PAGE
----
|Jeans and top:Reitmans|
The question is, do I pick my outfits based on the day, or do my outfits help to shape the day? Did I pick this top with its lovely spring colours because it's now spring here, or did I notice that it's spring because I kept seeing the colours of my top mirrored in the day?
|Coat: Reitmans; Silver chain from Doctor Vigari; Silver star of David: vintage gift from a neighbour|
And I love it.
I didn't really even need my coat and kept wearing it low on my shoulders or even taking it off.
I took these photos over a week ago, early February, and just look at all that I saw on my walk. Spring indeed!
There was lush life everywhere I turned when I knew many of my friends were still trapped with snow and ice and frost-bitten noses. Yeah, I do sometimes gloat a bit. After all, I choose to live here so I get to be a little bit smug about my brilliant choice, don't I?
I am in love with this part of the world. I feel alive here in a way I don't anywhere else I've ever been or ever lived. How can one not feel more alive in a land that is so full of life?
I first moved here from the north-eastern United States when I was just six years old. On a cloudy, wet, autumn day, I gazed out at the ocean and the mountains and thought, "I get to stay here!" I felt like one of the most fortunate beings in the whole wide world.
But, like Heidi when she had to leave her Alps, I've always pined for my home, aching to my very bones for the beauty of this little paradise. Like Heidi, I've become sick in my soul and even in my body when I've not been here. (In New York, I was so depressed and had so much trouble eating, that I went to down to a far too skinny size three.)
I've always returned.This time, I've been here for ten years. This time, I'm not leaving.
First, I love the mountains, which I wrote about a little and photographed here, but am bound to write about again.
Second, I love the fecundity. Just look at how deep and thick that moss is. There is never a time here when things are not growing. This land is lush. Our forests are thick and teaming with undergrowth and it's not uncommon for people to use machetes to hack their way through. The ocean and land are abundant with sustenance. There is a widely held belief that the art of the local Aboriginal nations is so advanced and beautiful because the land provided so well that they had time left over to develop complex art and culture. I don't doubt it.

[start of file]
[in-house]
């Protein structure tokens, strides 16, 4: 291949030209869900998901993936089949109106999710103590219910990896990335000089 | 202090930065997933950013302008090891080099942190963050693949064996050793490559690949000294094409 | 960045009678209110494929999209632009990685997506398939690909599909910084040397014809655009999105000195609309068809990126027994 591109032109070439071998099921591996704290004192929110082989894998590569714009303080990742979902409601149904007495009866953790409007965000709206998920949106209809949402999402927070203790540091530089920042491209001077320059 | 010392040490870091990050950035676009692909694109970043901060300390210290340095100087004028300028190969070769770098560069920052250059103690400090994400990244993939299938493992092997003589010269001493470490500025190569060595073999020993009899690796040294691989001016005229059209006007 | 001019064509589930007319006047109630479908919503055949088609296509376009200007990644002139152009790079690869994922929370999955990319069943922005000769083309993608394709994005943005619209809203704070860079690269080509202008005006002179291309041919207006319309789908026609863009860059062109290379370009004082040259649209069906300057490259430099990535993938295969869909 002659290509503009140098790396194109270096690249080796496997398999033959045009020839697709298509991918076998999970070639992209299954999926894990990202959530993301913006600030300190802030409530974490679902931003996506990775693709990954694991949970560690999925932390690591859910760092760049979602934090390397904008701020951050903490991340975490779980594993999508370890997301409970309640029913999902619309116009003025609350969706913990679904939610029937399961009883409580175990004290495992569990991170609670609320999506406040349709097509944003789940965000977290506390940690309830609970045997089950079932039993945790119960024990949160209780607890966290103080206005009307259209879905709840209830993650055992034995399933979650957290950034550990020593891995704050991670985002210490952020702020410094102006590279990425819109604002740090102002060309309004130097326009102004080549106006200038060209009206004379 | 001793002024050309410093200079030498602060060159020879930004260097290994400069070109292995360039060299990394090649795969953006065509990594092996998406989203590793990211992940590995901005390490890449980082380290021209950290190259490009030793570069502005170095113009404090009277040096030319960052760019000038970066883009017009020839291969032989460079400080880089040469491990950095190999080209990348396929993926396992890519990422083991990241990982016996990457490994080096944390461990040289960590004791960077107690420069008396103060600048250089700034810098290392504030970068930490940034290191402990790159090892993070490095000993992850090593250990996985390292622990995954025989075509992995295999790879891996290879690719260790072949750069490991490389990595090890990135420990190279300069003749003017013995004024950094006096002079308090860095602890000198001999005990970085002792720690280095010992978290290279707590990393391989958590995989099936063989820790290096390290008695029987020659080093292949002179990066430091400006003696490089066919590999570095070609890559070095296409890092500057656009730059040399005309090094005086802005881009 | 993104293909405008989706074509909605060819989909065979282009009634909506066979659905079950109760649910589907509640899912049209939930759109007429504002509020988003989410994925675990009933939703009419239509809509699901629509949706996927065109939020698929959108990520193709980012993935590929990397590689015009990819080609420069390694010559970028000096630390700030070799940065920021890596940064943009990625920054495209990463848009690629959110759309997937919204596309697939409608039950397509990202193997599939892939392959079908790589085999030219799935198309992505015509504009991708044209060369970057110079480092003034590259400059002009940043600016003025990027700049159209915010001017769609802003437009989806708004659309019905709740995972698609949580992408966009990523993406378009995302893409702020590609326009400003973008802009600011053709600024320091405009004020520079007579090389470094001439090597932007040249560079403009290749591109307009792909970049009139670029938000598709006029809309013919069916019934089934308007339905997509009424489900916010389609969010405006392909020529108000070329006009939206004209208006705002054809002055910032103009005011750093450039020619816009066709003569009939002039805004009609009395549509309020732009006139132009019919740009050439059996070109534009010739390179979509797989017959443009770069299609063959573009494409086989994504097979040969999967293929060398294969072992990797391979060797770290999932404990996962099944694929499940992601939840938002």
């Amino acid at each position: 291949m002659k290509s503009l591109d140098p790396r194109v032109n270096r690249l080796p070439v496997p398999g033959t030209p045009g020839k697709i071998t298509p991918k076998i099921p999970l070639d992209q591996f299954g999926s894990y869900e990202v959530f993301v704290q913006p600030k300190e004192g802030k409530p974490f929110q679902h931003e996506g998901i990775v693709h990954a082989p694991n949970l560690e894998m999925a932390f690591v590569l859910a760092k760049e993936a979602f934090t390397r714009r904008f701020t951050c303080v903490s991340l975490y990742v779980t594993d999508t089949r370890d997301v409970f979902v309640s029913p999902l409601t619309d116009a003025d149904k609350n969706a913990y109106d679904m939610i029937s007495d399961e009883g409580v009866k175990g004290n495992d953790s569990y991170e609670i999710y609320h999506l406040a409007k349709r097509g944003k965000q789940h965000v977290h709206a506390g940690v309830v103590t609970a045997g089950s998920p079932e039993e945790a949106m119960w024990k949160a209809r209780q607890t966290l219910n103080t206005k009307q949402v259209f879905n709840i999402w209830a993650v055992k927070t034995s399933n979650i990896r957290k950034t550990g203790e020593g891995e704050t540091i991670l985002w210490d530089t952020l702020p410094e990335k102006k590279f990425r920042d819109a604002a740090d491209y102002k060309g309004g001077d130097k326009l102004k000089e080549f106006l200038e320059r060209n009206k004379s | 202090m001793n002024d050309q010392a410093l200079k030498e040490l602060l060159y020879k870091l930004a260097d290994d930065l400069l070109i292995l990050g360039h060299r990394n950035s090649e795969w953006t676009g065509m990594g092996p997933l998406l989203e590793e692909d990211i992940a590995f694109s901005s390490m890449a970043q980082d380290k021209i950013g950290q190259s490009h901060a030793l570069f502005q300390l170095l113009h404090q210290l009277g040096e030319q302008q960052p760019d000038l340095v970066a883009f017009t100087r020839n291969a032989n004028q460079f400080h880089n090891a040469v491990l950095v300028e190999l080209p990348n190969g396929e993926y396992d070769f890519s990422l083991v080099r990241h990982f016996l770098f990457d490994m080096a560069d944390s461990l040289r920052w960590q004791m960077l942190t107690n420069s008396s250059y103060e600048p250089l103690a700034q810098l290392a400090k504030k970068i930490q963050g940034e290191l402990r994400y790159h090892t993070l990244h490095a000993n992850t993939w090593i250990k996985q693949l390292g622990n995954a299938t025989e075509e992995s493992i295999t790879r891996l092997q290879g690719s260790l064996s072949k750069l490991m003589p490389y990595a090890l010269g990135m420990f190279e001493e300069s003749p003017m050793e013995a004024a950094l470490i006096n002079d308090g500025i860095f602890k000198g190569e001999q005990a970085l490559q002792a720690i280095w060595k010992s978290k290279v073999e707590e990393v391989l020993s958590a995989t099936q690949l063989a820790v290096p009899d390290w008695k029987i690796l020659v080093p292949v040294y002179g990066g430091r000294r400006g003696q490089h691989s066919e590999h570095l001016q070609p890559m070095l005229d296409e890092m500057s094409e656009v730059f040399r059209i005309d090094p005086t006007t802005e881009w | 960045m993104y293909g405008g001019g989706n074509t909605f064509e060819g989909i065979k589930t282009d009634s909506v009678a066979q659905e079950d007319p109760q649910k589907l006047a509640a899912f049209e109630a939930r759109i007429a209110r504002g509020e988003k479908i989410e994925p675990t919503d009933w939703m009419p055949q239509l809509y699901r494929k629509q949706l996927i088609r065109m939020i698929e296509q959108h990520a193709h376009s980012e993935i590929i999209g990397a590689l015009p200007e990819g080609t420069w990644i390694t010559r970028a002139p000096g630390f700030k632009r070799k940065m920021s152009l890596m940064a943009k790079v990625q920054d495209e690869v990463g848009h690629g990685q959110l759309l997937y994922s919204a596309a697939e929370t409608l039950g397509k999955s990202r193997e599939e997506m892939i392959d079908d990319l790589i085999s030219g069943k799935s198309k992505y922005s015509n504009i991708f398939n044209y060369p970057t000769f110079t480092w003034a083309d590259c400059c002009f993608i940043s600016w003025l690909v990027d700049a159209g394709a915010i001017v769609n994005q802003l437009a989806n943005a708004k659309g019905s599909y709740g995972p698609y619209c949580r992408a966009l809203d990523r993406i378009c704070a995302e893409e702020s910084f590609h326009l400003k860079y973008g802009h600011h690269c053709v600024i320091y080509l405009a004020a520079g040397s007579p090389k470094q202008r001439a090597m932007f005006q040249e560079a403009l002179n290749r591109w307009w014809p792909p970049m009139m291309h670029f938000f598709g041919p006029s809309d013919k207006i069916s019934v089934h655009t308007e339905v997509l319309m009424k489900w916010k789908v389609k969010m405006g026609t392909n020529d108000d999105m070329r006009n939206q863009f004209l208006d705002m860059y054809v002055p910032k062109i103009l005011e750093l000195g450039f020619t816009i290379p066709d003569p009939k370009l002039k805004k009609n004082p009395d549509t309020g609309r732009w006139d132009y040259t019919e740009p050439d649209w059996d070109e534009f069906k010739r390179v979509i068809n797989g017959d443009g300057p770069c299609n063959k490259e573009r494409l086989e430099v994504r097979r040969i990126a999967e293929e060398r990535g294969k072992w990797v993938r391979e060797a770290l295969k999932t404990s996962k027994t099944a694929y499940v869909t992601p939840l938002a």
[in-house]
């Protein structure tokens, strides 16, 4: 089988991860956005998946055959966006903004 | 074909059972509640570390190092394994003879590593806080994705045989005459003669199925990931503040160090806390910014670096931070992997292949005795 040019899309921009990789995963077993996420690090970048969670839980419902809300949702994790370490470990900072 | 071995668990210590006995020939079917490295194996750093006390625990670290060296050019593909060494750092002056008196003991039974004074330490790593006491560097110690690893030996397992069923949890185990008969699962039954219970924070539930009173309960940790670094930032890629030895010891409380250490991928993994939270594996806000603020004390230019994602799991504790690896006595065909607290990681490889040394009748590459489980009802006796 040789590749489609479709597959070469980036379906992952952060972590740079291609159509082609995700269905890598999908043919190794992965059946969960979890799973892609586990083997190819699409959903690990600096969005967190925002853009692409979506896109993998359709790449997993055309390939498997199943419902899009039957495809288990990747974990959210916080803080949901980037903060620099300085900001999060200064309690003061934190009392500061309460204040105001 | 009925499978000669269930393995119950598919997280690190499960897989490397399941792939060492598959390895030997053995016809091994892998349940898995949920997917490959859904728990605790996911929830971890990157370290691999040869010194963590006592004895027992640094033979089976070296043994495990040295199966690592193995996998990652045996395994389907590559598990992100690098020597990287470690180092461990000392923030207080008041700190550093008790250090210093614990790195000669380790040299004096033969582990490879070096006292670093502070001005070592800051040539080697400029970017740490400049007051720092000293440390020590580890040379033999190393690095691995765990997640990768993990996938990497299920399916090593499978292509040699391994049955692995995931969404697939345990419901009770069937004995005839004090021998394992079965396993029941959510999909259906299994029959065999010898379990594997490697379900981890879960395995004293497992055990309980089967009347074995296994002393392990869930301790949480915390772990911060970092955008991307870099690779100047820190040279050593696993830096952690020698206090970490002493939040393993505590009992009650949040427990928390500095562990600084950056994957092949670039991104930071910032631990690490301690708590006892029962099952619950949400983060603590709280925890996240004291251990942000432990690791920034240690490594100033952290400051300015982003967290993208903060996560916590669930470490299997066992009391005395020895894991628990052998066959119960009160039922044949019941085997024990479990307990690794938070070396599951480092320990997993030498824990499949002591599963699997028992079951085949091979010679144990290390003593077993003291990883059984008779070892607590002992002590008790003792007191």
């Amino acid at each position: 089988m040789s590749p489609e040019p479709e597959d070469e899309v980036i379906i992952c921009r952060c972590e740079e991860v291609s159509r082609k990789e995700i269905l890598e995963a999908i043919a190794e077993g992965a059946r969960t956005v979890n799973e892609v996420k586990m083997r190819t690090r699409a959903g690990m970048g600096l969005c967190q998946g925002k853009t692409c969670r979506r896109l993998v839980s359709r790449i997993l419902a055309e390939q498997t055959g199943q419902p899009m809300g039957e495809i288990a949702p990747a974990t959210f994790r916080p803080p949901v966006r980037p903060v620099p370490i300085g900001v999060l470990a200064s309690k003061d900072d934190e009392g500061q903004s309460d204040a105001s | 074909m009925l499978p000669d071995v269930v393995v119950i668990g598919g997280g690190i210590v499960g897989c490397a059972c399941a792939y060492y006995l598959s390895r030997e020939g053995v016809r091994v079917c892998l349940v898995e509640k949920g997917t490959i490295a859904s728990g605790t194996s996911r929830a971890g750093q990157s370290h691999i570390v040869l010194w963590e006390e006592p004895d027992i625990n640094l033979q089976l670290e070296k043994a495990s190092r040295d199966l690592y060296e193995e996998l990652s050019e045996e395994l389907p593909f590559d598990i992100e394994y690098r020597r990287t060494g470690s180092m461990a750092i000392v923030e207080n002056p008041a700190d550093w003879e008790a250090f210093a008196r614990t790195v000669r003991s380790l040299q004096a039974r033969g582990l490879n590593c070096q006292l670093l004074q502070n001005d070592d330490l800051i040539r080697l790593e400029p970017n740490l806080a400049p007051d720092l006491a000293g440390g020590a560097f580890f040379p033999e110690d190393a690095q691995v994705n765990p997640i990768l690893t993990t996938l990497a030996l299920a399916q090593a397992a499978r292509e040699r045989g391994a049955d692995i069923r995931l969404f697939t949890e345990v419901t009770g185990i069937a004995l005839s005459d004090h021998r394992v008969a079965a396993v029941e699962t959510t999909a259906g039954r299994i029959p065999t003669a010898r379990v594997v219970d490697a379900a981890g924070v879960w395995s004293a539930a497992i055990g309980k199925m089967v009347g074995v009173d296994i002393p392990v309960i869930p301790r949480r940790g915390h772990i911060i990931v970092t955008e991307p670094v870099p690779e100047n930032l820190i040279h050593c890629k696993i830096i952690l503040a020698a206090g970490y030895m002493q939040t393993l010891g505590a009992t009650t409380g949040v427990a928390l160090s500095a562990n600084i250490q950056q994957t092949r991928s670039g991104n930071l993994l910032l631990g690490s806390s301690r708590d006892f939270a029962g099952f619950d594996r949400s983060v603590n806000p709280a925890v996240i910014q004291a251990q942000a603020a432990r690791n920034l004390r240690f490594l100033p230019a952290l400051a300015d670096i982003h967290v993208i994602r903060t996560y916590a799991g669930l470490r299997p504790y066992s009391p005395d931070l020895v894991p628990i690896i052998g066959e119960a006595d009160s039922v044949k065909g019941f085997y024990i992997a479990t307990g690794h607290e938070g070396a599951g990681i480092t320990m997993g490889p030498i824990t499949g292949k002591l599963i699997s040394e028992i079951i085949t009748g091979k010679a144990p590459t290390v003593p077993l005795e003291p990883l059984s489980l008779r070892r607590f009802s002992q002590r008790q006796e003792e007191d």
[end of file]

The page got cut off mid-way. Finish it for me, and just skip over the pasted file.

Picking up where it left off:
There are, of course, the detractors. It does indeed rain a lot here and, as I write this, the low clouds and rain have descended yet again and will remain for many days. It can get dark, yes, and I know that some find this causes them to feel gloomy and even depressed.
But it is not universally grey in our winter. The trick is to look down, not up. If I look down, I see life busting out everywhere -- and I do see colours. It's not for nothing that we are sometimes called the Emerald City. Thanks in part to all the gardeners who take advantage of the fecundity here, it is also a city of many other colours, like purples and pinks...
|I didn't realize that I was in these shots till I looked at them later. It's kind of funny.|
|I think I've photographed this house before, but it's so beautiful that I had to include it again.|
... and yellows.
And, really, what's wrong with "plain" whites? Snowdrops are always the first sign of spring. They've been up here for about a month already.
I was busy trying to photograph a gleaming bunch of white flowers when this cat came out of nowhere and noisily demanded affection. I was more than happy to oblige.
I still managed to photograph the flowers though.
These gardeners have a wonderful sense of humour. Their neighbour told me that they've been working on this Ogopogo hedge for about four or five years. Imagine a child's delight in coming upon this!
Near the end of my walk, I came across this young woman selling flowers to help, as her sign says, the homeless, seniors, and those with mental illnesses. I loved what she was doing, I loved the beautiful flowers, and I loved her pale green, vintage coat, so I asked to photograph her. She seemed shy but she readily agreed to pose.
These guys are the only ones I know in the neighbourhood who have a better bird feeder arrangement than I do. It's a great way to bring nature right to your own balcony.
I'm sure this is my own prejudice, but I sometimes feel that it's easier to be more generous of spirit -- to birds, to the homeless -- when one is not burdened by an adversarial relationship with nature, its heat, its coldness, its bitterness. I do believe that this climate makes people more at home in and with nature and able to feel more a part of it.
Yet still, in beauty, there is, paradoxically, pain. I've written about this a lot in this blog.
This dancing woman emerging from a lotus blossom appeared one day under the rapid transit bridge. A lot of drug addicts live and do drugs under this same bridge. I've even witnessed a suicide here.
It only took a few days for this painting to be defaced with red paint, yet this somehow adds poignancy to the image. To me, she looks like a female Jesus on the cross, bleeding and redeeming in the same moment, with the words "I love" scrawled below her, and teeming, thorny life reaching up to join her.
I am not a Christian but there aren't many more powerful metaphors for spring than the crucifixion and resurrection: life from death and death from life.
But with just a little more life here than elsewhere? For me, indubitably, yes.